7 Facts You Didn’t Know About Student Loan Debt

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Some of today’s luxury splurges include African photo safaris, the latest phone, fancy soap … and college? According to the CollegeBoard’s 2019 Trends in College Pricing report, over the past decade, American undergrads have watched their tuition bills and student loan debt climb an average of 2.2%  per year above and beyond inflation, which amounts to about $200 more per year.

And during the 2019-20 school year, the average cost to attend a public, four-year college, with in-state tuition including room and board and other fees, came in at just over $21,900.

Multiply that times four years, add out-of-state or private school tuition, or look at an advanced degree, and it’s not surprising that as many as 42.2 million students and their parents borrowed money for school in Q3 of 2019.

You might be one of them—or have a family member or close friend who is—but how much do you really know about student loan debt? After all, it can rank right up there with politics and religion on the list of topics that no one wants to bring up.

Any idea which states have the highest student loan balances? Or how much Americans owe in total on their student loans? What about how common it is for people to stop making payments?

We’ve gathered those answers and more, and the numbers may surprise you. Because whether you see it as a private struggle or a national crisis, student loan debt is a big deal.

1. Americans currently owe over $1.6 trillion on their student loans.

That was the cumulative student loan balance among American consumers as of February, 2020. A decade ago, the figure was less than half as much: $695 billion. Student loans are now the largest form of consumer debt in the U.S. other than mortgages—exceeding car loans and credit card debt.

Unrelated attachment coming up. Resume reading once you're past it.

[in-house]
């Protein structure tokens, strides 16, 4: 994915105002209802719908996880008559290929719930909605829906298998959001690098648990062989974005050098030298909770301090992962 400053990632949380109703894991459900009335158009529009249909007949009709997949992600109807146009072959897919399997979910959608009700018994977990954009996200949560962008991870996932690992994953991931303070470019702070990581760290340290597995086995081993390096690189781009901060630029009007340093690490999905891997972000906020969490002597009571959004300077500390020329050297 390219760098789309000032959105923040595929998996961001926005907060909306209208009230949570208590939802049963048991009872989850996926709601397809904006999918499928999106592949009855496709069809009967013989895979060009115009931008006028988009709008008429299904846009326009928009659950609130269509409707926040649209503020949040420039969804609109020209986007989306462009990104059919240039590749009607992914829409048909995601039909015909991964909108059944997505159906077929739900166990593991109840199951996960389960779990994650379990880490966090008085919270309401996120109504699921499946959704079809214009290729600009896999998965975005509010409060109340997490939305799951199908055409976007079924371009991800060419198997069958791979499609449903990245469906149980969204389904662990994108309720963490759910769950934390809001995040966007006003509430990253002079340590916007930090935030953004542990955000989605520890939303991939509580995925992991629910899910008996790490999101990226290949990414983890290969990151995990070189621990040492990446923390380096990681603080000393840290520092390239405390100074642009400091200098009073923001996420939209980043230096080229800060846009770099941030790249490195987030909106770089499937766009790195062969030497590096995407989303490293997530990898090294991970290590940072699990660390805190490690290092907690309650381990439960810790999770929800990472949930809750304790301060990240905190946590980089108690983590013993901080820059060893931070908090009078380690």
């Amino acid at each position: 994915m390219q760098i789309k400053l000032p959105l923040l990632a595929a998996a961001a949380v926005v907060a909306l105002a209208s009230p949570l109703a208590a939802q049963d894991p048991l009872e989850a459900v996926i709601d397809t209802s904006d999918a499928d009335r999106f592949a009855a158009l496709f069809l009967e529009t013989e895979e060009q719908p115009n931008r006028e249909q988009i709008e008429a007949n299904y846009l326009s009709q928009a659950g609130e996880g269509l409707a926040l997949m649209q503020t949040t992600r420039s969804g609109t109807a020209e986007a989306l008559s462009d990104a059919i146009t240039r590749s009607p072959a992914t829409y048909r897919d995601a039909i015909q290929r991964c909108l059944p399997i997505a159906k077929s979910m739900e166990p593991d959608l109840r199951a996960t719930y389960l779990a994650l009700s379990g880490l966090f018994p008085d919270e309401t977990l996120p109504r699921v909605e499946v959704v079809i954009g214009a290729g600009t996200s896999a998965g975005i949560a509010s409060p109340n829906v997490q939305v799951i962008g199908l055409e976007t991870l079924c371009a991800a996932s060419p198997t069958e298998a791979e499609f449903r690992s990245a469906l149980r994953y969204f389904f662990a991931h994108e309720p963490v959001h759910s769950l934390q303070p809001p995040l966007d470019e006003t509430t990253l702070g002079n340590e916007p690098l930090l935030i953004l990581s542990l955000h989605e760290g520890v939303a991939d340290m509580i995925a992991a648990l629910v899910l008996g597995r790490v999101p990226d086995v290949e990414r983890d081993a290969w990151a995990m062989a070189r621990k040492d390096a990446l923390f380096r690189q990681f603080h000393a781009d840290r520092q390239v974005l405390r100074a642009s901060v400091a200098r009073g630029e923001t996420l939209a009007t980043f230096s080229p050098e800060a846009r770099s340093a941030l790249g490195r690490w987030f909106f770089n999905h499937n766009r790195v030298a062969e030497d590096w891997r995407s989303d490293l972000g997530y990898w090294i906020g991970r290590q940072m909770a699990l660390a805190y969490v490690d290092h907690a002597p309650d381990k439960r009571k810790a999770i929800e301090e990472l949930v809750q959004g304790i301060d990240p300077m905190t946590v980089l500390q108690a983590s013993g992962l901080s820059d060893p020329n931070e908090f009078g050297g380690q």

Want some good news? That seemingly insurmountable number is starting to get some attention. Presidential hopefuls are focusing their 2020 campaigns around eliminating student debt, and billionaires are paying it forward by paying off student debts at their alma maters.

And it’s not just private individuals. After the IRS ruled that Abbott Laboratories could contribute up to 5% of an employee’s salary to their 401(k) if they’re putting at least 2% of their compensation toward student loans, it opened the door to making student-loan repayment a recruitment tool and employment benefit.

2. The average student loan balance is more than $35,000.

The average student-loan borrower today owes around $35,359, a number that’s steadily on the rise—up 2% since Q1 of 2018.

When divided up by generation, Gen Xers carry the highest balance at just under $40,000. Boomers come in second, with balances averaging around $34,703, and Millennials were right behind them. Conversely, Gen Z debt-holders have balances around $12,500.

3. Individual debts vary widely.

The average debt is just that—the average. Recent figures show that student-loan balances are as varied as age, state and program statistics. The majority of borrowers owe between $10,000 and $25,000, but total balances range from less than $1,000 to more than $200,000.